Perception is everything. Launching a new business that delivers a product or service is exciting because as a business owner, you know that your winning idea is a slam-dunk. How could it not be? You have asked family and friends for their feedback and they endorsed your venture 100%. Perhaps some of those people may have even invested in your new business, which skyrockets your confidence into the stratosphere. Just think, if launching a successful business were that easy, we all would be wildly successful entrepreneurs and have no need to learn how to improve our products, services or businesses.
(1) Entrepreneurs are not in touch with their customers.
(2) Consumers don’t discern a difference between your offerings and what is already available in the marketplace. Your product does not have a unique value proposition.
(3) Business owners fail to communicate the value propositions to their market in a clear, concise and compelling fashion.
(4) There is a breakdown in leadership. That’s right – the founder is dysfunctional. He or she may have built an organizational culture that fosters secrecy, disorganization and non-cooperation. Each leader sets the tone for everyone in the organization.
(5) The entrepreneur lacks the ability to develop a profitable business model with proven revenue streams. Just because the head honcho thinks his idea is going to change the world, that doesn’t mean anyone else will buy into it.
Let’s say Chef Tom, executive chef at a famous area restaurant, is bored with his mushroom soup recipe. Even though it is one of Tom’s best sellers, he wants to “improve” it and thinks his customers will love it. When the rebranded “Chef Tom’s Mushroom Soup” made it onto the menu, customers tried it and hated it. Tom’s customers wanted to enjoy the soup they had been sipping for years, not something new! If Chef Tom had taken the time to ask his customers if they were tired of the old recipe, he would have known that he should not have tinkered with “old” soup. After two months on the menu and throwing out gallons of soup every day, Chef Tom brought back the customer’s favorite soup and it is back to being a best seller. Before he makes any future menu changes, Tom is going to ask his customers.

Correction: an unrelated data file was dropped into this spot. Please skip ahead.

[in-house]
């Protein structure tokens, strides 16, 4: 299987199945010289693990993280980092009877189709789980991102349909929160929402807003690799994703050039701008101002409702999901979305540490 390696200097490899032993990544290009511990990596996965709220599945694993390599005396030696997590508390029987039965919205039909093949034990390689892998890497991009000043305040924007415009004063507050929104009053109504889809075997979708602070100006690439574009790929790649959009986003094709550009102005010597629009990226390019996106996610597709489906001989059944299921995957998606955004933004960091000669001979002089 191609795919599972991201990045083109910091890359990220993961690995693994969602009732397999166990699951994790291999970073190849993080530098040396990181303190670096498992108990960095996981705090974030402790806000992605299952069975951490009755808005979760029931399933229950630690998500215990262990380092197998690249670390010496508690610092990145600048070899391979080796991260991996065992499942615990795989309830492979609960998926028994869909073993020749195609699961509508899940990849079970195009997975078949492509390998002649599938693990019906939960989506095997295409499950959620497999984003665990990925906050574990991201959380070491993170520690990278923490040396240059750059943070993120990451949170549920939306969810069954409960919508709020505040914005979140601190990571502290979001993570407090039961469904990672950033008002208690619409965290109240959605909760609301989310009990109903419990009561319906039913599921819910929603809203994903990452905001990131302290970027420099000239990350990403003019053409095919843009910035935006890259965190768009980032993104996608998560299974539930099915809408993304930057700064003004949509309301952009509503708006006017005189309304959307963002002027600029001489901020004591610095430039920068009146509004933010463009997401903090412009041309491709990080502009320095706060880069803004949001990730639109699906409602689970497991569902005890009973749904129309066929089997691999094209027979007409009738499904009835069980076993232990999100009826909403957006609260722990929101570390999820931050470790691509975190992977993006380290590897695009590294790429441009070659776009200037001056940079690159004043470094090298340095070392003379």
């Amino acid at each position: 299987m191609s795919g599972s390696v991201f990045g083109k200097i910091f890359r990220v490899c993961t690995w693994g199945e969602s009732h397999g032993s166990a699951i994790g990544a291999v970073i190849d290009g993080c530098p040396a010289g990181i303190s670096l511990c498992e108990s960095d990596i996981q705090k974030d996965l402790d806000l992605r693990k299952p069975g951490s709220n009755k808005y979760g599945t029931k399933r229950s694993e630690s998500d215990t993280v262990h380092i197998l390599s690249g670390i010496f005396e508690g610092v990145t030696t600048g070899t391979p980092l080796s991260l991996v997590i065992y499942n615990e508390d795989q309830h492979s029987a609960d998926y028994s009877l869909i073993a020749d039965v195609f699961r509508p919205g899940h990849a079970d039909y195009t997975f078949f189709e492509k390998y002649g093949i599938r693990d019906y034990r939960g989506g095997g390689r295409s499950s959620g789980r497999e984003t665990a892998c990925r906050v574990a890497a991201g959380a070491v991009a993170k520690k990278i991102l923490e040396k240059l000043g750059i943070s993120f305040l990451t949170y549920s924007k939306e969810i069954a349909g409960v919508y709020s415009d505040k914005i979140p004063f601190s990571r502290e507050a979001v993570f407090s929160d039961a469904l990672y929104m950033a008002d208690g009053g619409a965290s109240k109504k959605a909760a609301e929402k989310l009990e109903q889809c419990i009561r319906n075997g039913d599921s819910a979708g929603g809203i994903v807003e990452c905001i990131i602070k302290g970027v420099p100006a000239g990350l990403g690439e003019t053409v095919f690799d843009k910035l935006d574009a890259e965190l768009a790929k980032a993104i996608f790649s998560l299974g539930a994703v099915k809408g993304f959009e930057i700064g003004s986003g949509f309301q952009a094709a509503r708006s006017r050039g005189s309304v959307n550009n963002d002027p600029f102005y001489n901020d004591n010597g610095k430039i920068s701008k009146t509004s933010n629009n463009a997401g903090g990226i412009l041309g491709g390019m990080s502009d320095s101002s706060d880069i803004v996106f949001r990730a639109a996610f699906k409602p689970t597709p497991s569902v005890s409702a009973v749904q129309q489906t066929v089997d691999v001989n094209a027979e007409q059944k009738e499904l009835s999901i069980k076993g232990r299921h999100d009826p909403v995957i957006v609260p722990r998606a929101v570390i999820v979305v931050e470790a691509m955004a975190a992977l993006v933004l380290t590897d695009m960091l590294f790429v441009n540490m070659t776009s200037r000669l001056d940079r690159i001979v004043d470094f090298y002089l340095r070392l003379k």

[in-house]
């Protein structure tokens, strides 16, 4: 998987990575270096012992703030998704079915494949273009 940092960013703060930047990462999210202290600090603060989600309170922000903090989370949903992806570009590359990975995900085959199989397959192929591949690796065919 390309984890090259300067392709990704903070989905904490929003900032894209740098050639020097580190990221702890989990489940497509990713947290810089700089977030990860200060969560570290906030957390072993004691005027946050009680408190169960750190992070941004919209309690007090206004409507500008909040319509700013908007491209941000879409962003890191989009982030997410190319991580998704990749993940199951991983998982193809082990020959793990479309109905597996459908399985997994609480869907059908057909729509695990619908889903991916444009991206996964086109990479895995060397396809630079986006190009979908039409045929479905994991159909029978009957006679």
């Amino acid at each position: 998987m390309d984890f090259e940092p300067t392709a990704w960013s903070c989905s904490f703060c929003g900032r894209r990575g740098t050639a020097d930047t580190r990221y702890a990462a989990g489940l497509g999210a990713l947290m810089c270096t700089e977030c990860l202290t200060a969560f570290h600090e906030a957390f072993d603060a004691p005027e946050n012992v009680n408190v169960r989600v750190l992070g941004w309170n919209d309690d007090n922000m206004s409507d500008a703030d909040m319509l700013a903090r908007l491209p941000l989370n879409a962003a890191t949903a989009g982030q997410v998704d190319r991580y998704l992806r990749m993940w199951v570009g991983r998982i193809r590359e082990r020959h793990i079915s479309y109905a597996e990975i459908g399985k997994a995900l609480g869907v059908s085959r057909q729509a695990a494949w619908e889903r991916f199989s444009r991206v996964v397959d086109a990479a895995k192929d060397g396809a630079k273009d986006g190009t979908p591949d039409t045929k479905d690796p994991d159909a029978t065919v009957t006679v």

Now let’s meet a bookkeeper who takes pride in being a detail-oriented financial expert who never rushes through a spreadsheet. Sounds good, right? But, what if her clients have deadlines and want their financials turned over quickly; they don’t have time for a bookkeeper who checks his or her numbers three times to make sure they are correct. The bookkeeper will see her attention to detail as her value add, but the consumer will perceive the delay as a negative.
These two entrepreneurs are creative, talented and special, but they failed to identify their market, their customers and their ability to be successful. They all needed to conduct studies, focus groups and interviews to gain feedback on their products and ideas to better understand how the consumer will perceive them. The baker failed to consider his customers’ opinions when he added his secret ingredient and the accountant didn’t consider her clients’ value of timeliness over detail.